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  Kyle of Lochalsh Line
Legend
Pier Interchange head
Kyle of Lochalsh
Station on track
Duirinish
Station on track
Plockton
Station on track
Duncraig
Station on track
Stromeferry
Station on track
Attadale
Station on track
Strathcarron
Station on track
Achnashellach
Station on track
Achnasheen
Station on track
Achanalt
Station on track
Lochluichart
Station on track
Garve
Junction from left Continuation to left
Far North Line
Station on track
Dingwall
Station on track
Muir of Ord
Station on track
Beauly
Bridge over water
River Ness
Track turning from left Unknown route-map component "ABZrd"
Rose Street & Welsh's Bridge Junctions
Unknown route-map component "KBFe" Straight track
Inverness
Junction to left Track turning from right
Millburn Junction
Continuation to right Unknown route-map component "KRZu" Track turning right
Highland Main Line
Continuation forward
Aberdeen to Inverness Line

The Kyle of Lochalsh Line is a primarily single track railway line in the Scottish Highlands, running from Dingwall to Kyle of Lochalsh. The population along the route is sparse in nature, but the scenery is beautiful and can be quite dramatic, the Kyle line having been likened to a symphony in three parts: pastoral, mountain and sea. Many of the passengers on the trains are tourists but one can also expect to meet locals visiting Inverness for shopping, and commuters. All services are provided by First ScotRail and run to Inverness. To maintain the passenger link beyond Inverness, a train runs beyond, having in the past come from Glasgow, Edinburgh or Aberdeen.

Contents

History

The route was built in three sections:-

Latterly the Strathpeffer Branch operated between 1885 and 1951.

In 1989 the bridge over the River Ness was washed away, leaving both it and the Far North Line stranded, but new "Sprinter" trains were brought over by road, and a temporary yard was built to service them at Muir of Ord. The section of line along Loch Carron is particularly troublesome and prone to landslides, often closing that section.

Whilst undeniably a rural line, a historic term in the act of parliament for the railways here and around Inverness means that one through service per week is operated from Aberdeen, whereas all other services start and finish at Inverness.

Beeching Report

In the 1960s the line was listed to be axed under the Beeching Report. However the line was reprieved and services continued.

Modernisation

From 1999 onwards, the then ScotRail owner, National Express, began the removal of the Class 156 "Sprinter" trains. Their replacement was to be the faster, higher standard Class 158. These trains offered a better all round travelling experience, with air conditioning, improved speed, lighting, seating, storage and general comfort. There is now a dedicated fleet of Class 158 units based at Inverness serving the Kyle of Lochalsh line (also serving the Far North Line and Aberdeen to Inverness Line). The current franchise owner First ScotRail has continued the current situation, with improvement to the depot facilities at Inverness.

Services

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2007/08

During the winter months there are three, generally 2 car services, per day in both directions, with no Sunday services. During summer months, Monday to Saturday services increase to four in both directions, mostly running as 4 cars, with two additional services running in each direction on a Sunday.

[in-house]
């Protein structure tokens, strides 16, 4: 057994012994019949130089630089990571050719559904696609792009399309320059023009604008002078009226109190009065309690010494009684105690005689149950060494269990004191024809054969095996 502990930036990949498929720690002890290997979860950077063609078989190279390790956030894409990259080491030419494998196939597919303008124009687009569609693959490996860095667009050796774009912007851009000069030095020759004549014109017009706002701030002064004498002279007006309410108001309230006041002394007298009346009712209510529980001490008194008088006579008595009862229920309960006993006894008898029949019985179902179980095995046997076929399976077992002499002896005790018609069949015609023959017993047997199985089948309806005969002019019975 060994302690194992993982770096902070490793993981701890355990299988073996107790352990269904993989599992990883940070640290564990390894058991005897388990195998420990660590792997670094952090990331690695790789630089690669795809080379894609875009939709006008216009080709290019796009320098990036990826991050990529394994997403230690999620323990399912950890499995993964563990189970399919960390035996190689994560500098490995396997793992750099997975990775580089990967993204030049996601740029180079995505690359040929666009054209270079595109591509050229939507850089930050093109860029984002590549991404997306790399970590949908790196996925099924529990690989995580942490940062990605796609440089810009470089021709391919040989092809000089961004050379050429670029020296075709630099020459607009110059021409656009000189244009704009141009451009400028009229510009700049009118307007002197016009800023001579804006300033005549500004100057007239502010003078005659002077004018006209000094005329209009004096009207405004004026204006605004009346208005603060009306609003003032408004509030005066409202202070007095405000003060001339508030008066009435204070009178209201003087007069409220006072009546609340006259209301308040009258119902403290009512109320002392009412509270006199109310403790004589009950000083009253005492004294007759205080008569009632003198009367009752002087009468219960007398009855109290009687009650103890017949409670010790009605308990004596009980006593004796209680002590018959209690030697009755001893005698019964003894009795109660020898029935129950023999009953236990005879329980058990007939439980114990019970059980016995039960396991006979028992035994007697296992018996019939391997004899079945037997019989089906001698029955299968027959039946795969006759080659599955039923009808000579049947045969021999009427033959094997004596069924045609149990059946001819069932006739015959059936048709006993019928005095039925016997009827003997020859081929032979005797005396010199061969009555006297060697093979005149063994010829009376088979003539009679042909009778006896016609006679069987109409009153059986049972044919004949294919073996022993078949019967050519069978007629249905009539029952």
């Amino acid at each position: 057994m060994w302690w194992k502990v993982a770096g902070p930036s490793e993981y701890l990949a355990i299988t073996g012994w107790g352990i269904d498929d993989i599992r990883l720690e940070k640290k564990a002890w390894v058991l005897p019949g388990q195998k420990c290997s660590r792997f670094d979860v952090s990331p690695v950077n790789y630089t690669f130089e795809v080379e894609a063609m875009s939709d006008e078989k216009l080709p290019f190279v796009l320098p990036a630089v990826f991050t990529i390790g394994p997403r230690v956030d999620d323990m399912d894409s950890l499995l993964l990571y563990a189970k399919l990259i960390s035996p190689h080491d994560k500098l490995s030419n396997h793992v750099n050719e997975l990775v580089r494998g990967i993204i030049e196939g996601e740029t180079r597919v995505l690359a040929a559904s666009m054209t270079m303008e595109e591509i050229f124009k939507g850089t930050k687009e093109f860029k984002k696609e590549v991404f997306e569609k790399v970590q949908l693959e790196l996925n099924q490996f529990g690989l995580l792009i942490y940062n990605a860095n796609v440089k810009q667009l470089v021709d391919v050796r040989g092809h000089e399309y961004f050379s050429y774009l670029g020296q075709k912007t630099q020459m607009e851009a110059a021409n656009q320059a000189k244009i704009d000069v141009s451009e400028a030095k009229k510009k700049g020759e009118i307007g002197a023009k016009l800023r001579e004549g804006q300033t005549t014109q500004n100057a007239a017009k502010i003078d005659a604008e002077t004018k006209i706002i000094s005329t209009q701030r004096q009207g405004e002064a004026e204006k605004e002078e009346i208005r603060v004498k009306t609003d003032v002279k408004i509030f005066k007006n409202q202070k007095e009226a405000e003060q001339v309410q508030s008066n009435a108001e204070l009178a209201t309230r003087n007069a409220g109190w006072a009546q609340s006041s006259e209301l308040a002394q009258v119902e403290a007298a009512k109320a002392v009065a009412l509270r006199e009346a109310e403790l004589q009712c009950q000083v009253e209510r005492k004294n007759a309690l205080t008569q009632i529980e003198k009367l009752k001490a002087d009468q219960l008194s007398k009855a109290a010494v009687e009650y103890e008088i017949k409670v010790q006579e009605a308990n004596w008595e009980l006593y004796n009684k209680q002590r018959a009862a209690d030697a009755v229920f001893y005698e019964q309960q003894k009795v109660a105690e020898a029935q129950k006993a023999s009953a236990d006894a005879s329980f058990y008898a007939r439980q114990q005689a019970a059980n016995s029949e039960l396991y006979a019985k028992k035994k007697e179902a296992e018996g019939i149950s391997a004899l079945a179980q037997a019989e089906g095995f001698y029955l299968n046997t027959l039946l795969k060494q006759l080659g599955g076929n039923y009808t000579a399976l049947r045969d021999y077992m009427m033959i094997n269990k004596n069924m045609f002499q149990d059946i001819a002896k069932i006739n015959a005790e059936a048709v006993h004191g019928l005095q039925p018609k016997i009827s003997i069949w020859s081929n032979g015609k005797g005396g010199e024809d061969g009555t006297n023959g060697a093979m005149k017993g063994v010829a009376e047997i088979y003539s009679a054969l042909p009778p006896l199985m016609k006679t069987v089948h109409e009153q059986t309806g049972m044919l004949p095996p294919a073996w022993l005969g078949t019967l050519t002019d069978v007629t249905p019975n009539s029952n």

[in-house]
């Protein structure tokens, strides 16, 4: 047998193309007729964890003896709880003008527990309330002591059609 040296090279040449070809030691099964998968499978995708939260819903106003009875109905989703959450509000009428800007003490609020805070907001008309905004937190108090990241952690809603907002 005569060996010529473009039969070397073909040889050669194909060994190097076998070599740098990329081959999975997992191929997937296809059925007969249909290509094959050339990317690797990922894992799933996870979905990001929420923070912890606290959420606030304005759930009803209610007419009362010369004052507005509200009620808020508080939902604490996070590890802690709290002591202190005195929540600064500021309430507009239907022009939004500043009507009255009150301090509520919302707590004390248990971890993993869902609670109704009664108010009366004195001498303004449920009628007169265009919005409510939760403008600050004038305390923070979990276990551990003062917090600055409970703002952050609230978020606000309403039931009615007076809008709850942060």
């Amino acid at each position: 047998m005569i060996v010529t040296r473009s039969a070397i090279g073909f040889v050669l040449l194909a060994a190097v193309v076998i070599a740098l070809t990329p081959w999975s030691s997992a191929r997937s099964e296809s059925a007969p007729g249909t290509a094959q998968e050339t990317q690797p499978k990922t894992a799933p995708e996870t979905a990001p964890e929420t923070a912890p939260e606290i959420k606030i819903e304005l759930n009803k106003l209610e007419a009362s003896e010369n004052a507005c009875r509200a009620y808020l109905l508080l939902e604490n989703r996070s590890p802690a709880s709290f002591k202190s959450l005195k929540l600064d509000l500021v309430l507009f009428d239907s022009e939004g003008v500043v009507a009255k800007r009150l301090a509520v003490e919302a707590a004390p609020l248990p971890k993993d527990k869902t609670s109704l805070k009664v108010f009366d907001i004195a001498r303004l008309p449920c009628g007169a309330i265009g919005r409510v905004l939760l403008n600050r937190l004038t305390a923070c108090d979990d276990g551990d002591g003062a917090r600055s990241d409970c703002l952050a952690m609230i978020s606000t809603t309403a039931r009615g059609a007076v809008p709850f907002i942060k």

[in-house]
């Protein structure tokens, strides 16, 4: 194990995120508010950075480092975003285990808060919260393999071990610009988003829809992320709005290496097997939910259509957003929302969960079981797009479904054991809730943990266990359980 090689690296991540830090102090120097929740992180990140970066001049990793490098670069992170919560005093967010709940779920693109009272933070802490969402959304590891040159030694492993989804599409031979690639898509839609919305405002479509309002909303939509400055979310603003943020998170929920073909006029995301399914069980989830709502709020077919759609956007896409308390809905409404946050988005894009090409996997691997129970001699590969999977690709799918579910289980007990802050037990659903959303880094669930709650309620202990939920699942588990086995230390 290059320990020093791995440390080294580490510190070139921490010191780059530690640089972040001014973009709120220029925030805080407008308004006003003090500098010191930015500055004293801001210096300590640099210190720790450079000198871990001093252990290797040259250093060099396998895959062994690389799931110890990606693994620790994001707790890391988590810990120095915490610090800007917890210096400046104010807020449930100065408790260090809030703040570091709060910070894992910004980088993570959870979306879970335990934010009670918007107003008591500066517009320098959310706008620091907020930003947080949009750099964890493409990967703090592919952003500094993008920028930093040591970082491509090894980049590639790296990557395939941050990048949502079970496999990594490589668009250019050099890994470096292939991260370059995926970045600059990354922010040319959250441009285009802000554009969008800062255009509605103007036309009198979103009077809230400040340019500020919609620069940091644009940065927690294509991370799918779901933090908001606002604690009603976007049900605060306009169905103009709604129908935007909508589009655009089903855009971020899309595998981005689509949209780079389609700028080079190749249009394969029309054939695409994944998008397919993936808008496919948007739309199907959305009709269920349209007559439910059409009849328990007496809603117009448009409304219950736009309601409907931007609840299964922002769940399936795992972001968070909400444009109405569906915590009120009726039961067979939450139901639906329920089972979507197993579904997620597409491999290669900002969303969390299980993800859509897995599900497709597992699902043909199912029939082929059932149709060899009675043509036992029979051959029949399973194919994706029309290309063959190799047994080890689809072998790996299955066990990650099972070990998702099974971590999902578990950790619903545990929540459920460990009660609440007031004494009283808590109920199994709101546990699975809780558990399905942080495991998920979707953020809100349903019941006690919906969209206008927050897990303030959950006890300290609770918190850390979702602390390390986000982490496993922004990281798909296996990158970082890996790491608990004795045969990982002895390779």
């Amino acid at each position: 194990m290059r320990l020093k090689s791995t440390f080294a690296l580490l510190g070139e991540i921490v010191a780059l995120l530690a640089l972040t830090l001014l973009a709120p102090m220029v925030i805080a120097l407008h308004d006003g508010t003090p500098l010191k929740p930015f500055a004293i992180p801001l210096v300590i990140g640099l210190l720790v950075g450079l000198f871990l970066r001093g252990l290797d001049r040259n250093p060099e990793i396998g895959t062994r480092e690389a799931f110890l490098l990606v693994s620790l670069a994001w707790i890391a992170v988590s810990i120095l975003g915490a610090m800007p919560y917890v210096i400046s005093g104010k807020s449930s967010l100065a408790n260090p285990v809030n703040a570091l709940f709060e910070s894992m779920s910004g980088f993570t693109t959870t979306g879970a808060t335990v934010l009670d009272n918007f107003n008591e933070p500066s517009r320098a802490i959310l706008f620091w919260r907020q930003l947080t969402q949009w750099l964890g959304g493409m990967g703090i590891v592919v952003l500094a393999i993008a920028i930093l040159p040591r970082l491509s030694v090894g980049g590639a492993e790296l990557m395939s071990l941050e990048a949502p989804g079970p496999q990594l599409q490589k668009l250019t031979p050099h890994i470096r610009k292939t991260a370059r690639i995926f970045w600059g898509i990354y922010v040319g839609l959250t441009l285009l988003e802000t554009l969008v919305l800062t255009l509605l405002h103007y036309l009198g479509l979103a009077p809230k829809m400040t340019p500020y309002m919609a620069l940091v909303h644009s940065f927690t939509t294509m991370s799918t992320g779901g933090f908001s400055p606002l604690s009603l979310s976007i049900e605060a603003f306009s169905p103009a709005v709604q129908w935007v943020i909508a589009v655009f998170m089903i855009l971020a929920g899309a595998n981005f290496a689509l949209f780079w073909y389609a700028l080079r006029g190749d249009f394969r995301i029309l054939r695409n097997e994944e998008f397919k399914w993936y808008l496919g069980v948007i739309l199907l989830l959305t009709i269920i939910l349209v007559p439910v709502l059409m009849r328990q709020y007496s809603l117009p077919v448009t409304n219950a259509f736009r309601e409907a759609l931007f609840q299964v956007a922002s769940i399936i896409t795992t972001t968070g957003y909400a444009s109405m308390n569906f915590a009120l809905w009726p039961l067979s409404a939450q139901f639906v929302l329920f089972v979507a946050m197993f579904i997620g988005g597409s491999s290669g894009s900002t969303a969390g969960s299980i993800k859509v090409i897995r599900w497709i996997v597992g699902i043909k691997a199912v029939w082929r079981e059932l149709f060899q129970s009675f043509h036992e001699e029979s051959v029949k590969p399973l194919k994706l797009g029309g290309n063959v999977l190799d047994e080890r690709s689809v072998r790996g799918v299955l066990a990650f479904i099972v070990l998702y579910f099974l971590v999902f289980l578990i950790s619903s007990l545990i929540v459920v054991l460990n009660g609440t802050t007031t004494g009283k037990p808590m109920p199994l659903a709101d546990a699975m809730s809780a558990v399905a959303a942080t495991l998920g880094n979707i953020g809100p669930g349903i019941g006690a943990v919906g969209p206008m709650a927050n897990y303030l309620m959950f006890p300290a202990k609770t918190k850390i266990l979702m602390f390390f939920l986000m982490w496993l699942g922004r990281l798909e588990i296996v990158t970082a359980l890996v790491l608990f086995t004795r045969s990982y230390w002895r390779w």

From December 2008

As of December 2008 service enhancements have meant the introduction of four daily trains all year round, Monday - Saturday.

Timetable Mon - Fri Saturday Sunday
Summer Four Four Two
Winter Four Four One

Route

The stations on the line that have passing loops are Muir of Ord, Dingwall, Garve, Achnasheen and Strathcarron. Garve serves as a link for bus services to Ullapool and the ferry to Stornoway. Achnasheen provides road links westward to Gairloch. Strathcarron allows connection onwards to the villages of Lochcarron, Torridon and Applecross.

Only Dingwall and Kyle stations are staffed, however all stations along the route have lighting and passenger information posters with train timetable details. Most have passenger information telephone points fitted so that remote customer service staff can be contacted, normal office hours apply.

Places served No. of Platforms Staffed Ordnance Survey
grid references
Dingwall Two Yes NH553586
Garve Two No NH395613
Lochluichart One No NH322625
Achanalt One No NH260615
Achnasheen Two No NH164586
Achnashellach One No NH003485
Strathcarron Two No NG942421
Attadale One No NG924391
Stromeferry One No NG865346
Duncraig One No NG811331
Plockton One No NG794329
Duirinish One No NG777315
Kyle of Lochalsh Two Yes NG762271

Kyle of Lochalsh Line in film

The Kyle of Lochalsh Line was featured in Eddie McConnell's lyrical documentary The Line to Skye (1973) with commentary by Scottish writer William McIlvanney, commissioned as part of Ross & Cromarty's campaign to keep the line open at a time when it was threatened with closure. The film follows the train from Inverness to Kyle of Lochalsh, describing the communities, landscape and wildlife along its route, while contrasting the frustration of motorists with the relaxation of the journey by rail.[1]

In Stephen Durrell's 1939 documentary West of Inverness, the importance of the Kyle of Lochalsh line to the crofters of the West Highlands is demonstrated through its role of transporting passengers, mail, parcels, food and livestock to and from their communities. The film shows the LMS steam locomotives that operated the line at this time.[2]

In the episode of Great Railway Journeys of the World "Confessions of a Trainspotter" (1980), Michael Palin travels from London to the Kyle of Lochalsh and returns with the train station's sign.

Gallery

References

External links


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